When married couples with children divorce, they must determine who will be the primary caregiver. If a judge awards full custody to one parent, the children will reside with that parent most of the time. The other parent is typically provided with some child visitation rights. While going through the divorce process, many couples wonder how much visitation is normally granted.
There are several types of visitation rights and joint custody is popular because it features some flexibility. When parents receive joint custody, they decide the visitation schedule. The goal is to allow the children to spend time separately with each parent. Reasonable visitation can occur during joint custody or when one parent is granted sole custody. The parents determine reasonable places and times for children to visit one or both parents, developing a schedule that may change daily or weekly.
Fixed visitation involves a consistent schedule determined by the parents or the court. If one parent is awarded sole custody and the other is considered a threat or dangerous to the child, supervised visitation with a third party present, such as a counselor or therapist, may be the only acceptable arrangement.
In an amicable divorce, parents may make a mutual decision regarding visitation rights. If the parents are not in agreement, a judge will make the visitation decision. All parties involved must testify and factors like testimony from the child, which parent serves as the primary caregiver to-date, and the criminal background of the parents may carry weight. One or both parents may petition to change the visitation agreement by revisiting the judge who initially made the decision.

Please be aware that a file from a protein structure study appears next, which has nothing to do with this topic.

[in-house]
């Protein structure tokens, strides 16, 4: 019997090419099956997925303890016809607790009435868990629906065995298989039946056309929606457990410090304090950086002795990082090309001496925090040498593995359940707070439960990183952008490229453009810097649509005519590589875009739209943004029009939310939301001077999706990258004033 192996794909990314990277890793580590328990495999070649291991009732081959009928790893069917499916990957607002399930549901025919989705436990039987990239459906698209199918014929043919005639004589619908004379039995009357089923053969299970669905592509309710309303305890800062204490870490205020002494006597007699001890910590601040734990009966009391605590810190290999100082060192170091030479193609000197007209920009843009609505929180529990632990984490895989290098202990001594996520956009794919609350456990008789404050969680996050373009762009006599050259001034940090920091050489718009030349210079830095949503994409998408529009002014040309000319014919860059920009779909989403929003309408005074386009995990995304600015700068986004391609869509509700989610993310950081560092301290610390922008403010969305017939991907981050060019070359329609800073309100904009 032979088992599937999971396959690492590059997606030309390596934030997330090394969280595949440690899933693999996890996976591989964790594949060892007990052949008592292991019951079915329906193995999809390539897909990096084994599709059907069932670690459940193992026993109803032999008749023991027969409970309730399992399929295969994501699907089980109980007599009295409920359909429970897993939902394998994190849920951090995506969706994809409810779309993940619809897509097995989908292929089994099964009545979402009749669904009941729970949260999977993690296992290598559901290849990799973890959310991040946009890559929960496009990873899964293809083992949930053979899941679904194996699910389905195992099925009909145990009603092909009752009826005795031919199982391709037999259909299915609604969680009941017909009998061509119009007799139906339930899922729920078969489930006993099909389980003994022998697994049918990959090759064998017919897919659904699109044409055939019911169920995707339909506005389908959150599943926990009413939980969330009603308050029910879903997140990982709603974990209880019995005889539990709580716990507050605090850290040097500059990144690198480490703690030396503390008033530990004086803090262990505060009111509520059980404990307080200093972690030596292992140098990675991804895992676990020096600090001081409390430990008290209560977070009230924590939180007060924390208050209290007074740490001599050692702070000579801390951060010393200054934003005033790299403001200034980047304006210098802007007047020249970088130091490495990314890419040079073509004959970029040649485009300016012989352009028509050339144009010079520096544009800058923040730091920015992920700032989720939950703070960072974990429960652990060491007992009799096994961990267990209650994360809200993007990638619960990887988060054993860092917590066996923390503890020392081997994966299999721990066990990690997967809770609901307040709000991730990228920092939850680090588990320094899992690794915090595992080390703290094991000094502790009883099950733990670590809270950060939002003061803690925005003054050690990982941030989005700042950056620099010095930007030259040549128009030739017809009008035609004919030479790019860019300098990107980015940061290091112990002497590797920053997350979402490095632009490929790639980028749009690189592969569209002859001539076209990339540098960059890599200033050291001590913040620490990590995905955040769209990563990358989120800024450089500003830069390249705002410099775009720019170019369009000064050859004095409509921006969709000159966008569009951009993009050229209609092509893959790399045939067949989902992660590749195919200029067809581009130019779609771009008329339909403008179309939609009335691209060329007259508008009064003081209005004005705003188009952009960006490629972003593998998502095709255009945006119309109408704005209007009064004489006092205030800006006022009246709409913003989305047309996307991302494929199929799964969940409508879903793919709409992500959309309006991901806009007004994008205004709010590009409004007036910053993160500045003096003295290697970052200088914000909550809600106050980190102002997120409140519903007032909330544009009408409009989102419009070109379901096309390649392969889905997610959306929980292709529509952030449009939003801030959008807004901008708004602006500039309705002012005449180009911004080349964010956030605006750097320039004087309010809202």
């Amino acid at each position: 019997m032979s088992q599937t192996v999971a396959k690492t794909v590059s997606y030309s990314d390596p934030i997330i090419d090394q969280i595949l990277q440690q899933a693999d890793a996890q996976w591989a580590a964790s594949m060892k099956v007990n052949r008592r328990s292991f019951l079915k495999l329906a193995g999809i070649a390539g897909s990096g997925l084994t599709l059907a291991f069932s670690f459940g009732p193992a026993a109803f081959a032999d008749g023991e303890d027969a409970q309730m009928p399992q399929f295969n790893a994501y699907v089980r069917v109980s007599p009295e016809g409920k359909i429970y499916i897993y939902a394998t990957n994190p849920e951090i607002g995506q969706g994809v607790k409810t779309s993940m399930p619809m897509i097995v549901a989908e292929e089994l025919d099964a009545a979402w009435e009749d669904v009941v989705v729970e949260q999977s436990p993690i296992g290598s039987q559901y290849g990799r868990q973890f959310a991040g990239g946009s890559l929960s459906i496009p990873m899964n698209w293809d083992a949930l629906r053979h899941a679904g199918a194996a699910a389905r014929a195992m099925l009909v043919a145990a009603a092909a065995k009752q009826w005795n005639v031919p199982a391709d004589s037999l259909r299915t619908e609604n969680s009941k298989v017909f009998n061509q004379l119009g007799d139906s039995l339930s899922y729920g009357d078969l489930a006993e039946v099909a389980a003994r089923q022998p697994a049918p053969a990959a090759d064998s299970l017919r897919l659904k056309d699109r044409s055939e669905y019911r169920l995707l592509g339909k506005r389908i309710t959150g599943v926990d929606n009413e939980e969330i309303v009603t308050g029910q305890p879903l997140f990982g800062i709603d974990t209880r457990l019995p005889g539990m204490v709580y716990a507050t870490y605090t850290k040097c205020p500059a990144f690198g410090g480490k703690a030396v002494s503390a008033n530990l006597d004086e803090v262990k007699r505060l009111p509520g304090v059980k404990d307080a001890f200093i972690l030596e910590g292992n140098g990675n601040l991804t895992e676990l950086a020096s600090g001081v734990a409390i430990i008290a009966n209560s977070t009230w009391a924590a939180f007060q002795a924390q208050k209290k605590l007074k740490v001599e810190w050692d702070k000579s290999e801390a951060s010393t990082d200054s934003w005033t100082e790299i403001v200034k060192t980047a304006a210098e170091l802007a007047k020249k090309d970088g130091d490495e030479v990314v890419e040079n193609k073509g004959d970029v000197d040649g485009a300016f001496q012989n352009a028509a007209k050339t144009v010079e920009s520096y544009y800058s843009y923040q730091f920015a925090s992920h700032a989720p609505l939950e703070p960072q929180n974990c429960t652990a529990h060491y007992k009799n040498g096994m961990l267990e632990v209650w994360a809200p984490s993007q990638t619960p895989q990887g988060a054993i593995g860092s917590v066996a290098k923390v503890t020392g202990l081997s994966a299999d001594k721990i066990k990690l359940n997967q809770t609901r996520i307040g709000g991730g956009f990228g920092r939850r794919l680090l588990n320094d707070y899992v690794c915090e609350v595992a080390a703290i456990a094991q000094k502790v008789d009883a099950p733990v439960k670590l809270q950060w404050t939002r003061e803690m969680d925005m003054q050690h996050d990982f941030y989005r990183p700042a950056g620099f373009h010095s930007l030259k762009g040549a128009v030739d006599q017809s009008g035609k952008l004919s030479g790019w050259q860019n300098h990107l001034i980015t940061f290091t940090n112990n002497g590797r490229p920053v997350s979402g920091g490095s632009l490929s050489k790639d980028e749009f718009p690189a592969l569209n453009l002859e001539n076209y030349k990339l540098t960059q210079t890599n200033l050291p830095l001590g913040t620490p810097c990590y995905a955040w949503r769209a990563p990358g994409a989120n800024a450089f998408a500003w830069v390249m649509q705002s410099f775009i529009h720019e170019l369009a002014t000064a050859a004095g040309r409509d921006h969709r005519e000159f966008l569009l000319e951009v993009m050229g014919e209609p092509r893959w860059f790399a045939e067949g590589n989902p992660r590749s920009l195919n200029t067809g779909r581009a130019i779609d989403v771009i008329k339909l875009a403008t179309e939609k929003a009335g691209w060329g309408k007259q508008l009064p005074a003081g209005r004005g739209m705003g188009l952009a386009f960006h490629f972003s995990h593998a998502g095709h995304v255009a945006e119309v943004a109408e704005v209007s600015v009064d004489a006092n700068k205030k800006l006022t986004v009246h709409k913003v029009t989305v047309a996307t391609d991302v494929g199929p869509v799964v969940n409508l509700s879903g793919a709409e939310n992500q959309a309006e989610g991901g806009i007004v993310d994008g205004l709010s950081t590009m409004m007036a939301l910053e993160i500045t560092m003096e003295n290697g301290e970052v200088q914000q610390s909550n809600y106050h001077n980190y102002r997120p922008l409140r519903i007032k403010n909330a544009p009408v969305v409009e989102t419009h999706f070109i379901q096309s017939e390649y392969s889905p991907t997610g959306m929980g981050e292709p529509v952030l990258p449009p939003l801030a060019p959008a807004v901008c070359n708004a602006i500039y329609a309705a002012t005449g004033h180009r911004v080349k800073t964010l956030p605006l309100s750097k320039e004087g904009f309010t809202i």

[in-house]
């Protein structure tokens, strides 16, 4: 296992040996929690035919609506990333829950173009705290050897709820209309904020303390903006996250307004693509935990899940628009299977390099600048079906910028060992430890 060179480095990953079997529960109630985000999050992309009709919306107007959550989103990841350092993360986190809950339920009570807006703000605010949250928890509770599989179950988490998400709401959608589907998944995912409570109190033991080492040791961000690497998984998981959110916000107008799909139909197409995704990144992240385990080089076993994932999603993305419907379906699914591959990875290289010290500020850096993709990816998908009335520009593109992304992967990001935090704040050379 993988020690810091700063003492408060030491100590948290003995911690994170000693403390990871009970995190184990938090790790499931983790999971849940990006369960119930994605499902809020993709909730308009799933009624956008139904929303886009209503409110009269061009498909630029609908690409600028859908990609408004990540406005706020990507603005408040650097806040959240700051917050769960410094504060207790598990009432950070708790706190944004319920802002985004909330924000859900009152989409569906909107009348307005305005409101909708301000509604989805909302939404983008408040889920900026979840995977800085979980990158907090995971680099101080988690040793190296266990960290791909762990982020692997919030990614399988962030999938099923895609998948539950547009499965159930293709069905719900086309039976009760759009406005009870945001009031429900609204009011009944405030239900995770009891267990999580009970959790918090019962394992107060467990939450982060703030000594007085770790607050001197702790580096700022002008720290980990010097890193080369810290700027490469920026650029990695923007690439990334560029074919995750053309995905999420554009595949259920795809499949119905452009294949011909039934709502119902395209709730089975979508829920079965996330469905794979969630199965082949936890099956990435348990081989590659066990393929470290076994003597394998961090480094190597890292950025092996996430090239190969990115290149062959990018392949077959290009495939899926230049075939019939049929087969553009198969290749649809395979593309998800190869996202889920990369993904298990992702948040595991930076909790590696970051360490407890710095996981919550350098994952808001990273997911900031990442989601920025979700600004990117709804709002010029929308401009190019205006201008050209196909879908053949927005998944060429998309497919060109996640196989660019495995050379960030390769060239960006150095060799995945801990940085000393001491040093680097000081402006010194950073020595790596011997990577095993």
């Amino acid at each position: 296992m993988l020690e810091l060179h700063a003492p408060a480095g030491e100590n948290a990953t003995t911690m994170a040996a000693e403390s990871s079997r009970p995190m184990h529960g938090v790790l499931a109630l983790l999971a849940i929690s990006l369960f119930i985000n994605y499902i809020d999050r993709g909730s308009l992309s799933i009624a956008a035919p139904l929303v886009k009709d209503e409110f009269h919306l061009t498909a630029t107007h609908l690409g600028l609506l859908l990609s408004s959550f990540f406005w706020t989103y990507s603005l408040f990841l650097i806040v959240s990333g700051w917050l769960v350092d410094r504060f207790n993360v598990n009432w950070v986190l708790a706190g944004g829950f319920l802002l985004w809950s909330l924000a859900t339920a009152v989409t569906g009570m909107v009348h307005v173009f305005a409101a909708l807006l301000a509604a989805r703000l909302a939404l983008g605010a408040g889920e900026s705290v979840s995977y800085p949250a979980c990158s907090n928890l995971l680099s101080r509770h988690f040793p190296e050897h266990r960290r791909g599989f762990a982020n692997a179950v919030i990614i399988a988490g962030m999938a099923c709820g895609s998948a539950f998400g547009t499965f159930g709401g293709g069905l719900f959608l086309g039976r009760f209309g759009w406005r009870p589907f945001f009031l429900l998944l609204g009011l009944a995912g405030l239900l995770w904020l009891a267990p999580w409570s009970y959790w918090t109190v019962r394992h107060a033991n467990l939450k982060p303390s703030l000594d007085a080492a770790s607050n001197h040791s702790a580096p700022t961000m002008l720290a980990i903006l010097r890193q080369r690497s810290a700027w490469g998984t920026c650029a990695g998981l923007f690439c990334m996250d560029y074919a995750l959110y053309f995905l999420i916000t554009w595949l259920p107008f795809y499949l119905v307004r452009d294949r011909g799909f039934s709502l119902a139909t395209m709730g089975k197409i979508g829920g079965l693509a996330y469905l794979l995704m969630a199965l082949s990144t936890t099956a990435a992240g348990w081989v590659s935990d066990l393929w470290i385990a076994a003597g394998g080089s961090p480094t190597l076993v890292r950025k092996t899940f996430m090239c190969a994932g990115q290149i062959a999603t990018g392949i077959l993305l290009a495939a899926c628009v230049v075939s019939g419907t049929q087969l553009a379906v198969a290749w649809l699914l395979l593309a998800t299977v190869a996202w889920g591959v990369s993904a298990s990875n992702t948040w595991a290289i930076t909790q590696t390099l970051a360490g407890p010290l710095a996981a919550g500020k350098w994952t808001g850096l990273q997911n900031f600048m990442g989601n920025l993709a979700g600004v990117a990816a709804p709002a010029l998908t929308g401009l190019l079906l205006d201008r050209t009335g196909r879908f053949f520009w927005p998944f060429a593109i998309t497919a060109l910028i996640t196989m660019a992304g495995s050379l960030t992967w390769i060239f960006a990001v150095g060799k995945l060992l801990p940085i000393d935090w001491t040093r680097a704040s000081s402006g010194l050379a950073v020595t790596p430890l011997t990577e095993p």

In most cases, the mother is awarded primary custody and the father is granted either another form of custody or some visitation rights. Most states award the equivalent of 20 percent of total parenting time as scheduled visitation for the non-custodial parent. This may be scheduled various ways, based on what works for the family. For example, one weeknight each week, every other weekend, some holidays, or a two to six-week period during the summer.
Establishing a consistent routine is important for children of any age, especially those who are products of divorced families. Many couples seek the assistance of a child visitation lawyer when determining the visitation schedule. This legal professional fights for visitation rights for a client, helping the parent to get the time he or she deserves to spend with the child.